Surendra Kumar Sinha headed the Supreme Court when it ruled in 2017 that parliament may not fire judges, a move hailed by lawyers.
Bangladesh’s former chief justice has been sentenced in his absence to 11 years in prison for corruption in a case that, according to opposition groups and supporters, is politically motivated.
Surendra Kumar Sinha, 70, headed the Supreme Court when it ruled in 2017 that parliament could not fire judges, a move hailed by lawyers as protecting judicial independence.
Sinha left Bangladesh in late 2017, claiming he was forced to step aside after the landmark ruling. He lives in North America where he apparently sought asylum.
Fighters said his departure was a major blow to the credibility of the country’s judiciary, and accused the government of going after Sinha.
“It was very clear that the government was angry with him and … was determined to just kill his reputation,” Asif Nazrul, a law professor at Dhaka University, told AFP news agency.
A court in the capital Dhaka has convicted Sinha of laundering about $ 471,000 in collaboration with private bank officials.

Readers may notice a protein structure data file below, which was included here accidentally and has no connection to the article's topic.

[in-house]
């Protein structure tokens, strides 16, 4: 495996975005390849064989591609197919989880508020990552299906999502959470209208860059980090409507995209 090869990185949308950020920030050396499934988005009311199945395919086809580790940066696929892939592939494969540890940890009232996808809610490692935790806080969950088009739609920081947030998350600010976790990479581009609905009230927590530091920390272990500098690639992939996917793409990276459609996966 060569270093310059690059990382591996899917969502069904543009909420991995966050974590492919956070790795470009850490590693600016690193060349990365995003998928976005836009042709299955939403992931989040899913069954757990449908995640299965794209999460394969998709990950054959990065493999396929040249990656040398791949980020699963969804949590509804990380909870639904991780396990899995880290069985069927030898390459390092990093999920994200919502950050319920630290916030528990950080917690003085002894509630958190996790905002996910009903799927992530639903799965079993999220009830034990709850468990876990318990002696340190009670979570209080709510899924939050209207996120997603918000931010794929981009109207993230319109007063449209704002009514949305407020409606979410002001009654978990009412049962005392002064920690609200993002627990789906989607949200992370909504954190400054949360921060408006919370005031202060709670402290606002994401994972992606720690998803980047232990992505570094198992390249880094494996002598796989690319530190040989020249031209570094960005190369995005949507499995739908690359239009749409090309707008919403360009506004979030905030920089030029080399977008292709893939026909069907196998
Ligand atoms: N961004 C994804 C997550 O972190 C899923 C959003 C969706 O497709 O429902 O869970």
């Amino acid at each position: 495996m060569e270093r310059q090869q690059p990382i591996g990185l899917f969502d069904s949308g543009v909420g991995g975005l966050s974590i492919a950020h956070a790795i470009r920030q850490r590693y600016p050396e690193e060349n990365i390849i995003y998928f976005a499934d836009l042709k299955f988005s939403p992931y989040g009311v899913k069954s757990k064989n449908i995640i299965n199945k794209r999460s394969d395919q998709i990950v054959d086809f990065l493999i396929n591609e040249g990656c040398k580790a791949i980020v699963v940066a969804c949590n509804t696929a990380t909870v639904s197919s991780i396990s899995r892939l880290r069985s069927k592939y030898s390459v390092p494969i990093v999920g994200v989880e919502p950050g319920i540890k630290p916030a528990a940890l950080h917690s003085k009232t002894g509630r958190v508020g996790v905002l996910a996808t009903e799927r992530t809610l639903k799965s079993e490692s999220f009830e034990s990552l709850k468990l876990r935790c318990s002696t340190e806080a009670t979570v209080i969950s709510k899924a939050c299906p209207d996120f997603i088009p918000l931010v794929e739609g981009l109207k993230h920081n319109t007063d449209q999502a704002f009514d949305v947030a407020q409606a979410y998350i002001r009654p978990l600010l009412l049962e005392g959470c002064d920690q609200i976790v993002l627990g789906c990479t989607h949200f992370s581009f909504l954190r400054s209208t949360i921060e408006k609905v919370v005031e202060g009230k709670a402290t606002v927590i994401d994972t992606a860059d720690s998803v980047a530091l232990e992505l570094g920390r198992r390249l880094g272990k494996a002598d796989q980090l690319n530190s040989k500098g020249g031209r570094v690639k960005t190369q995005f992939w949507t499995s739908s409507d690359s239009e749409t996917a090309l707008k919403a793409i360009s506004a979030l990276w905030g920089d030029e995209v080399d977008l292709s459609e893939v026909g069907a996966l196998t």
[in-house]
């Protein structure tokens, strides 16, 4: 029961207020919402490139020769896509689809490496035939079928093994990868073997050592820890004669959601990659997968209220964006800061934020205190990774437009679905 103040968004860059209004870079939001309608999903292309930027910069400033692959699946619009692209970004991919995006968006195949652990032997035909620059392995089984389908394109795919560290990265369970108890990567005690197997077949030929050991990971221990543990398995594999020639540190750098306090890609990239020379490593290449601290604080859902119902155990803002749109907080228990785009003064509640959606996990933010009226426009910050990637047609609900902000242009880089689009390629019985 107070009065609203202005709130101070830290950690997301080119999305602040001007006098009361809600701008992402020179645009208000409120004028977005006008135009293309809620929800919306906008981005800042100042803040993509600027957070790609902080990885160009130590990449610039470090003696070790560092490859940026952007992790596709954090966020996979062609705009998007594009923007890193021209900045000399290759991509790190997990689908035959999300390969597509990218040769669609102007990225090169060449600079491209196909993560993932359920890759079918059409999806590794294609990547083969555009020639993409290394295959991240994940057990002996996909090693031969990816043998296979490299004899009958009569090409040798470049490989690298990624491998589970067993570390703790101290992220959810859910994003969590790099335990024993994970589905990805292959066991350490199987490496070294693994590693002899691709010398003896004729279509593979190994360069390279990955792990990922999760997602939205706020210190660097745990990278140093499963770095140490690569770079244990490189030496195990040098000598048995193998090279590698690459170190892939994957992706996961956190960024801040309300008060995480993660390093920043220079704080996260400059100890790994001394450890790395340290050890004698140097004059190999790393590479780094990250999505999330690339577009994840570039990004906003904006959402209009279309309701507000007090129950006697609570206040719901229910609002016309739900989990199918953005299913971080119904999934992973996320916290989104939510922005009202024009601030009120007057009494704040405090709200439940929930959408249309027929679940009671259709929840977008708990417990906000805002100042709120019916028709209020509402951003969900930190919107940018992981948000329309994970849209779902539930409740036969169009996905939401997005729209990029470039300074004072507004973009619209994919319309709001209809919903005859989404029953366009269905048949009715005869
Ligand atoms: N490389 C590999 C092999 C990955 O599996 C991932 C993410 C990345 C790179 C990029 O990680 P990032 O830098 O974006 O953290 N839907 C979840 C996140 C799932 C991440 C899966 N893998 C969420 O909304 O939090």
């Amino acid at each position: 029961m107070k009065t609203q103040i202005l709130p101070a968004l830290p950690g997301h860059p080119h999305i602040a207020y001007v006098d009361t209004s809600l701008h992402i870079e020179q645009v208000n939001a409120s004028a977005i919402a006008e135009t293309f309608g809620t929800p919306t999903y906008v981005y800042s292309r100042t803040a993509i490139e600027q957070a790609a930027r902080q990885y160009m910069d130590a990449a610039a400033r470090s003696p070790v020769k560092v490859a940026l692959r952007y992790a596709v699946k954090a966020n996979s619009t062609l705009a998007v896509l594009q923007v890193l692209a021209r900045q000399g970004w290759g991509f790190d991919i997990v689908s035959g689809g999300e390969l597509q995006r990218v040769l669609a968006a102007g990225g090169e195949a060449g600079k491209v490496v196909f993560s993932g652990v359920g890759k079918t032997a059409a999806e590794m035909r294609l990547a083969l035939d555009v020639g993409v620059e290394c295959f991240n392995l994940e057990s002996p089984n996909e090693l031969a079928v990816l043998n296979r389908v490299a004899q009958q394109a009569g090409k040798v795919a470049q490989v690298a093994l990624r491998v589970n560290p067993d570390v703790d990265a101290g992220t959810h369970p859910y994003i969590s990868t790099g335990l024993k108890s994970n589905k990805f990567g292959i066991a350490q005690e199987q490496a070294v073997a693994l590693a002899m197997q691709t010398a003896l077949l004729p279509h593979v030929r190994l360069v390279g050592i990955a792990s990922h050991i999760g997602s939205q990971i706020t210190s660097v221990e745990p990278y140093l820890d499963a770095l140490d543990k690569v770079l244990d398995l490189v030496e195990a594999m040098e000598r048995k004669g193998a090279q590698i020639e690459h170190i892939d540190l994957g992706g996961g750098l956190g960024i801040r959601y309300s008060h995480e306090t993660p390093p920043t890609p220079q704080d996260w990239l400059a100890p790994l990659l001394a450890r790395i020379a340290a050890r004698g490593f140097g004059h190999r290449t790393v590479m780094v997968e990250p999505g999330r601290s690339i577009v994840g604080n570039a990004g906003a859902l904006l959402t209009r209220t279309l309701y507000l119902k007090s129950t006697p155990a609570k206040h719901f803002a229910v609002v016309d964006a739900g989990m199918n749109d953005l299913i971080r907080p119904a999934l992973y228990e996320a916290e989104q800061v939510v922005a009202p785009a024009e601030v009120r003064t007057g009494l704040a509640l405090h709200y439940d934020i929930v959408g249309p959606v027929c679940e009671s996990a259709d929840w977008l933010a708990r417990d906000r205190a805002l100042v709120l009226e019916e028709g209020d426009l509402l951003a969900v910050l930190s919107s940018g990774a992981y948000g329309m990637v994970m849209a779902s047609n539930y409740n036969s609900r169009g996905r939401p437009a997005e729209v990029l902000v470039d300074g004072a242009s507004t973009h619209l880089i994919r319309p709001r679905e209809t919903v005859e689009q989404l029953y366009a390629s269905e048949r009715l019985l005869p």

Ten more people have been charged in the case, eight of whom have been convicted and various penalties have been imposed, reports say.
Judge Shaikh Nazmul Alam of the Special Judicial Court in Dhaka delivered Tuesday’s ruling and ordered Sinha to serve seven years in prison for money laundering and four years for breach of trust, prosecutor Khurshid Alam Khan said.
“This ruling proved that no one in the country is above the law. “Violations will bring anyone to trial,” he told AFP.
Sinha was the first Hindu chief justice in the officially secular Muslim majority nation of 169 million.
He later wrote a book entitled A Broken Dream: Rule of Law, Human Rights and Democracy, in which he said he was forced to resign and flee after being threatened by a military security agency.